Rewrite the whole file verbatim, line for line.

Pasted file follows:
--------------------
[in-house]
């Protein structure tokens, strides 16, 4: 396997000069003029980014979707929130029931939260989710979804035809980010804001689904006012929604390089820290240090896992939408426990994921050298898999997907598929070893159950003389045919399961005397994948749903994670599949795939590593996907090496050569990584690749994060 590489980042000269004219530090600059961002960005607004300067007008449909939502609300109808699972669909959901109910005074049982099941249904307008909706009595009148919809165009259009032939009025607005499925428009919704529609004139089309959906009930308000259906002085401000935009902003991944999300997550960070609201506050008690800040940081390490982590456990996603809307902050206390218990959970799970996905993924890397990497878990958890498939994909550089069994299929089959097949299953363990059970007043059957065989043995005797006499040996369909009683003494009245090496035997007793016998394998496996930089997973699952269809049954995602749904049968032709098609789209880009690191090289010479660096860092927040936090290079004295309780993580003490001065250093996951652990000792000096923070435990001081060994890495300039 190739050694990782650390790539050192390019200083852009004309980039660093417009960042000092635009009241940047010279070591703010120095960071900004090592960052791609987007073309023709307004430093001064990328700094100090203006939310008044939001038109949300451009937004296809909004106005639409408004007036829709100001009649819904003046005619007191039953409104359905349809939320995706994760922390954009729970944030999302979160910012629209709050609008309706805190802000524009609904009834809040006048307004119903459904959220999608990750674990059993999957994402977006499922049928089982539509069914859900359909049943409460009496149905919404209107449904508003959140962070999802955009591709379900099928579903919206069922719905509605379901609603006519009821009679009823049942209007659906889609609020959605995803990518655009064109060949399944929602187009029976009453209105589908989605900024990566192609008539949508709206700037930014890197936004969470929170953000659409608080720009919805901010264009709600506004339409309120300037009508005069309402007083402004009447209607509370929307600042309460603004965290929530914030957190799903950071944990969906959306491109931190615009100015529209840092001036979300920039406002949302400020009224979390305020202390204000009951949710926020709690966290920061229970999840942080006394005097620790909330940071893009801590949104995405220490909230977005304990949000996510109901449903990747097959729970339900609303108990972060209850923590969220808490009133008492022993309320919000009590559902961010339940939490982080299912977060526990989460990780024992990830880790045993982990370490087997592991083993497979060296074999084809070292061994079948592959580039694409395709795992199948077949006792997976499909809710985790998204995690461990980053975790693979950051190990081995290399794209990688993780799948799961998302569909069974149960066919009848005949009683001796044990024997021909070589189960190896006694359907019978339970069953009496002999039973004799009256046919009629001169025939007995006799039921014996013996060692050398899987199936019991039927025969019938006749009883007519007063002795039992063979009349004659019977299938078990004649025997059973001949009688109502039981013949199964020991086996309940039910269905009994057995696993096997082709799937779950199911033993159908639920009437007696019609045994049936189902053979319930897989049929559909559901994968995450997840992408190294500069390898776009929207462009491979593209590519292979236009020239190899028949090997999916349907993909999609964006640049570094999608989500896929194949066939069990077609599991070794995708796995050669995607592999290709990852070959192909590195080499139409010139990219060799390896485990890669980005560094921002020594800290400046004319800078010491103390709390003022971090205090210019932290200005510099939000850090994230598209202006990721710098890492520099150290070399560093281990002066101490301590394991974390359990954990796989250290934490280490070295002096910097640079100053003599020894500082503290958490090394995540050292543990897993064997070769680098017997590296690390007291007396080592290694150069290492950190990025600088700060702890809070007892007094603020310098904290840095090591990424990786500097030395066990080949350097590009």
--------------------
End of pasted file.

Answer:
[in-house]
């Protein structure tokens, strides 16, 4: 396997000069003029980014979707929130029931939260989710979804035809980010804001689904006012929604390089820290240090896992939408426990994921050298898999997907598929070893159950003389045919399961005397994948749903994670599949795939590593996907090496050569990584690749994060 590489980042000269004219530090600059961002960005607004300067007008449909939502609300109808699972669909959901109910005074049982099941249904307008909706009595009148919809165009259009032939009025607005499925428009919704529609004139089309959906009930308000259906002085401000935009902003991944999300997550960070609201506050008690800040940081390490982590456990996603809307902050206390218990959970799970996905993924890397990497878990958890498939994909550089069994299929089959097949299953363990059970007043059957065989043995005797006499040996369909009683003494009245090496035997007793016998394998496996930089997973699952269809049954995602749904049968032709098609789209880009690191090289010479660096860092927040936090290079004295309780993580003490001065250093996951652990000792000096923070435990001081060994890495300039 190739050694990782650390790539050192390019200083852009004309980039660093417009960042000092635009009241940047010279070591703010120095960071900004090592960052791609987007073309023709307004430093001064990328700094100090203006939310008044939001038109949300451009937004296809909004106005639409408004007036829709100001009649819904003046005619007191039953409104359905349809939320995706994760922390954009729970944030999302979160910012629209709050609008309706805190802000524009609904009834809040006048307004119903459904959220999608990750674990059993999957994402977006499922049928089982539509069914859900359909049943409460009496149905919404209107449904508003959140962070999802955009591709379900099928579903919206069922719905509605379901609603006519009821009679009823049942209007659906889609609020959605995803990518655009064109060949399944929602187009029976009453209105589908989605900024990566192609008539949508709206700037930014890197936004969470929170953000659409608080720009919805901010264009709600506004339409309120300037009508005069309402007083402004009447209607509370929307600042309460603004965290929530914030957190799903950071944990969906959306491109931190615009100015529209840092001036979300920039406002949302400020009224979390305020202390204000009951949710926020709690966290920061229970999840942080006394005097620790909330940071893009801590949104995405220490909230977005304990949000996510109901449903990747097959729970339900609303108990972060209850923590969220808490009133008492022993309320919000009590559902961010339940939490982080299912977060526990989460990780024992990830880790045993982990370490087997592991083993497979060296074999084809070292061994079948592959580039694409395709795992199948077949006792997976499909809710985790998204995690461990980053975790693979950051190990081995290399794209990688993780799948799961998302569909069974149960066919009848005949009683001796044990024997021909070589189960190896006694359907019978339970069953009496002999039973004799009256046919009629001169025939007995006799039921014996013996060692050398899987199936019991039927025969019938006749009883007519007063002795039992063979009349004659019977299938078990004649025997059973001949009688109502039981013949199964020991086996309940039910269905009994057995696993096997082709799937779950199911033993159908639920009437007696019609045994049936189902053979319930897989049929559909559901994968995450997840992408190294500069390898776009929207462009491979593209590519292979236009020239190899028949090997999916349907993909999609964006640049570094999608989500896929194949066939069990077609599991070794995708796995050669995607592999290709990852070959192909590195080499139409010139990219060799390896485990890669980005560094921002020594800290400046004319800078010491103390709390003022971090205090210019932290200005510099939000850090994230598209202006990721710098890492520099150290070399560093281990002066101490301590394991974390359990954990796989250290934490280490070295002096910097640079100053003599020894500082503290958490090394995540050292543990897993064997070769680098017997590296690390007291007396080592290694150069290492950190990025600088700060702890809070007892007094603020310098904290840095090591990424990786500097030395066990080949350097590009």